And so SLC is holding down the supply of surface parking in the CBD. Which means supply is constricted even as demand rises. Prices are determined by the mis-match between supply and demand, so the cost of parking is going up. As the price of parking rises, the expected ROI on building a parking garage rises as well, so it makes financial sense to build a parking garage. 

Digging in their heels
The last bit is simply silly--if rates go up, owners have MORE reason to develop parking lots. More lots are being developed for the same reason no-one builds high rises in historic districts--it's illegal.

Tuesday, July 28, 2015

On Central Bus Terminals

City Lab says

I say:

Bus terminals are fine. Central bus terminals are problematic. Using a central location for for end-of-line 'terminal' functions means you need space to store a lot of buses, which means you need a lot of real estate, which means 'central' bus terminals are never central. More successful are transit malls, where many buses load and unload, but without having a huge array of idling buses, noises and belching exhaust. One of the things that made Fung Wa so so successful was that their use of curb-space was illegal, so they had to be FAST in loading and unloading, so they couldn't afford to 'store' buses.

Monday, July 20, 2015

A Concise History of Rail Transit in America

Modern transit comes from two historic lineages: Steam railroads, and horse-cart street railways. To operate in an urban environment, steam railroads underwent a number of modifications. To reduce conflicts with street level traffic, were either elevated or under-grounded. At some point, they were also electrified, typically use a third-rail system. Once that occurred, expansion required the continued use of grade separated, exclusive guideway, so no one touched the third rail and died. In contrast, street railways were electrified as trolleys, using a pantograph. (Cable-cars can be thought of as a 'dead branch' alternative to electrification). The converging modes of electrified heavy rail and street railways were hybridized as the "Inter-urban". Electrified the whole-way, using a pantograph, and running in a mix of at-grade and tunnels. After the second World War, almost all pure street running 'trolley' systems were 'bus-tituted' out of existence, while some inter-urban systems survived. The survivors all had some off-street running-way, viz: RTA Streetcars, San Francisco cable car, MBTA Green Line & Ashmont–Mattapan High Speed Line, SEPTA Subway–Surface Lines: Suburban Trolley Lines & Girard Ave Trolley, RTA Rapid Transit: Blue and Green Lines, Newark Light Rail, Muni Metro. Between ~1930-1972 is sort of a 'Dark Age' for urban rail--almost nothing new is built. Then there is a resurgence of heavy-rail systems to deal with traffic congestion: BART (1972), Washington Metro (1976), MARTA (1979), Baltimore Subway (1983), and Miami-Dade (1984). All run at-grade in the suburbs, and in tunnels in the city center. About 1980, America adopts the Stadtbahn/'City Rail' concept from Germany, and APTA coins it 'Light Rail'. It runs at-grade in the suburbs, and at-grade in the city-center, like the inter-urbans. Being regulated as 'light' rail, it is allowed to operate in mixed-traffic with cars, making it easier/cheaper to build. Over time, the surviving inter-urbans are rebuilt/revitalized, making use of the same vehicles as the new 'Light Rail' systems. Circa 2001, Portland reinvents the 'streetcar', which runs at-grade, in mixed traffic, with smaller vehicles, and making extensive use of single-track.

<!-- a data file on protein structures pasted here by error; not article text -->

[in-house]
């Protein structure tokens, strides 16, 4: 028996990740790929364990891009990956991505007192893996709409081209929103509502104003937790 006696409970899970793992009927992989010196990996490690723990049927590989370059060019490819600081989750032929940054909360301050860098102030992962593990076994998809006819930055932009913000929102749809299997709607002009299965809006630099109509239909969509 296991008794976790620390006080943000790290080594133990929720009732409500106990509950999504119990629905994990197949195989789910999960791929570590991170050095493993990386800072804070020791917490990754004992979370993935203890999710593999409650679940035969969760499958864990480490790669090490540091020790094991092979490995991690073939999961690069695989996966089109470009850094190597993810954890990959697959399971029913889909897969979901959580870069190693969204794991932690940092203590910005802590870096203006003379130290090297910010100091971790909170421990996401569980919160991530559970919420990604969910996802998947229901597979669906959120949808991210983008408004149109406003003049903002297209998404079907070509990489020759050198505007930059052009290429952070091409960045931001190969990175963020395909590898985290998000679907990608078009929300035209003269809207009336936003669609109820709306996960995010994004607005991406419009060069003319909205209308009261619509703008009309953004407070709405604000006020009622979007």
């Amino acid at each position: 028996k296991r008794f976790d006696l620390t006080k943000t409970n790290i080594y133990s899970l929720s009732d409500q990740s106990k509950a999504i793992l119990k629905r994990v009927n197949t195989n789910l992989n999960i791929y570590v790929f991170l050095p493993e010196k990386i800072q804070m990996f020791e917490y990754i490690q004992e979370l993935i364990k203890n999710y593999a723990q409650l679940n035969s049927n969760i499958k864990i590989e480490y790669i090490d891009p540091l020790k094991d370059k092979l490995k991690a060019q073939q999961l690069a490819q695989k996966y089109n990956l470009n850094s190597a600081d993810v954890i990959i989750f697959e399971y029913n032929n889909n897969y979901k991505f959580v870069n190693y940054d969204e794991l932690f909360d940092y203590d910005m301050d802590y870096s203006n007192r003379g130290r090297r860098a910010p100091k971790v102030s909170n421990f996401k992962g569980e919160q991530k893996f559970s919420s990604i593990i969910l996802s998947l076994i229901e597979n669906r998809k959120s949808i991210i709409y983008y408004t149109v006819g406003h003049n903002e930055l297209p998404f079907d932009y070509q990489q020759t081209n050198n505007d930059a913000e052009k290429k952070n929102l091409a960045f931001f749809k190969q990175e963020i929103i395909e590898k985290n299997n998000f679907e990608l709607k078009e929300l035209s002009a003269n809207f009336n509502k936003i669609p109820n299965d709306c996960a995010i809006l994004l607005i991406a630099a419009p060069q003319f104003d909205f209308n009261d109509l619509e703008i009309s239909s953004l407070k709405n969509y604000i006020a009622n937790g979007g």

Now, to get back to what is 'Rapid' transit: Rapid transit is something that has it's own (unshared) guideway. Subways, elevated rail, commuter rail all clearly meet this standard, as do most of the 'Metro' systems of the 1970's heavy-rail revival. But the surviving inter-urbans and new light rail systems are a confusing mix: They have portions of exclusive guideway, so they have rapid transit portions. But LRT means 'Light Rail Transit' rather than 'Light RAPID Transit'. This gets confusion in the context of BRT, which actually means 'Bus RAPID Transit'. BRT gets developed in Latin America as a sort of bus version of a heavy rail system--buses with unshared guideway. But that's another topic. In summary: HeavyRail = Rapid, Streetcar !=Rapid, LRT !=Rapid...but does have sections that could be. (Cable-cars get lumped in with LRT largely on the basis of Cable-car != heavy-rail.)

And finally: Metro!=Heavy-rail, but Metro ⊂ Heavy-rail. Freight, Metro, Subway, Elevated, Commuter Rail ⊂ Heavy-rail.

=     Equal to
!=    Not equal to
⊂    Is a subset of.

Friday, July 17, 2015

Reflecting on this article, I wrote:

Much planning is done by architects, who are totalitarian visionaries. This is fine, when they are limited to perhaps a dozen acres, but a disaster when combined with city-wide 'comprehensive planning'. 'New' planned cities uniformly fail (or mutate from their original plan); this failure can be attributed to a lack of understanding of how cities actually function. Our efforts to address congestion through construction is a manifest example of this--we are trying to manage a system of interactions, but our conceptual framing of the system does not match the bounds of the system. Hence the need for the 'fuzzy' bounds discussed.

Density is an areal measure; Intensity is the point measure.

 Essentially, Any county-level estimate of population density is trash. What is needed is a continuous measure of density, rather than an areal unit of density. The pixel maps of employment density generated at <> represent such a method. It would be difficult but feasible to generalize such a method to GIS. It would require assuming population uniformity at the block level, but doing so would certainly be better than doing so at the County level.

If you aren't familiar with them, I recommend Jarrett Walker's (Human Transit) blog; specifically, the blog posts on 'The Perils of Average Density' and 'Portrait of a City as a Squiggly Line'.

Monday, July 13, 2015